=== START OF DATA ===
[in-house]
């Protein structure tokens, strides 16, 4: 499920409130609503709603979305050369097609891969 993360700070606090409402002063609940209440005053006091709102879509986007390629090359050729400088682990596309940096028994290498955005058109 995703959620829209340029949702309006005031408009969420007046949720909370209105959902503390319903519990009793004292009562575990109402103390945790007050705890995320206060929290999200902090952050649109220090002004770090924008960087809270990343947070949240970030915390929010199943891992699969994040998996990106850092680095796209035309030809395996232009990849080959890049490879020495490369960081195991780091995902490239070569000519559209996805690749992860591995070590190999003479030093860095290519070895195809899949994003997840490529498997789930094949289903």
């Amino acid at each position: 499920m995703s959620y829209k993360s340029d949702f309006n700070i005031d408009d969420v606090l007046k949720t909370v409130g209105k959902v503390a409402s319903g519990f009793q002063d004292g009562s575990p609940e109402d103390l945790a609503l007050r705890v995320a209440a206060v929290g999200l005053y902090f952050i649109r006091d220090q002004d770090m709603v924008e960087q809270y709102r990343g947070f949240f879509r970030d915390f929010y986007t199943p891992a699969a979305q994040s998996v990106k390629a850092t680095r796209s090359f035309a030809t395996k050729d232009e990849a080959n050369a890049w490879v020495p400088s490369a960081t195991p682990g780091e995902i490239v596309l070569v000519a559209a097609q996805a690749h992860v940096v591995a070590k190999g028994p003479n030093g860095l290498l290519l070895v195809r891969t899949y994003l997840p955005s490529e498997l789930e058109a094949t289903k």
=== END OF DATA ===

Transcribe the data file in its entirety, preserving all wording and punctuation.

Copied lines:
[in-house]
């Protein structure tokens, strides 16, 4: 499920409130609503709603979305050369097609891969 993360700070606090409402002063609940209440005053006091709102879509986007390629090359050729400088682990596309940096028994290498955005058109 995703959620829209340029949702309006005031408009969420007046949720909370209105959902503390319903519990009793004292009562575990109402103390945790007050705890995320206060929290999200902090952050649109220090002004770090924008960087809270990343947070949240970030915390929010199943891992699969994040998996990106850092680095796209035309030809395996232009990849080959890049490879020495490369960081195991780091995902490239070569000519559209996805690749992860591995070590190999003479030093860095290519070895195809899949994003997840490529498997789930094949289903």
């Amino acid at each position: 499920m995703s959620y829209k993360s340029d949702f309006n700070i005031d408009d969420v606090l007046k949720t909370v409130g209105k959902v503390a409402s319903g519990f009793q002063d004292g009562s575990p609940e109402d103390l945790a609503l007050r705890v995320a209440a206060v929290g999200l005053y902090f952050i649109r006091d220090q002004d770090m709603v924008e960087q809270y709102r990343g947070f949240f879509r970030d915390f929010y986007t199943p891992a699969a979305q994040s998996v990106k390629a850092t680095r796209s090359f035309a030809t395996k050729d232009e990849a080959n050369a890049w490879v020495p400088s490369a960081t195991p682990g780091e995902i490239v596309l070569v000519a559209a097609q996805a690749h992860v940096v591995a070590k190999g028994p003479n030093g860095l290498l290519l070895v195809r891969t899949y994003l997840p955005s490529e498997l789930e058109a094949t289903k």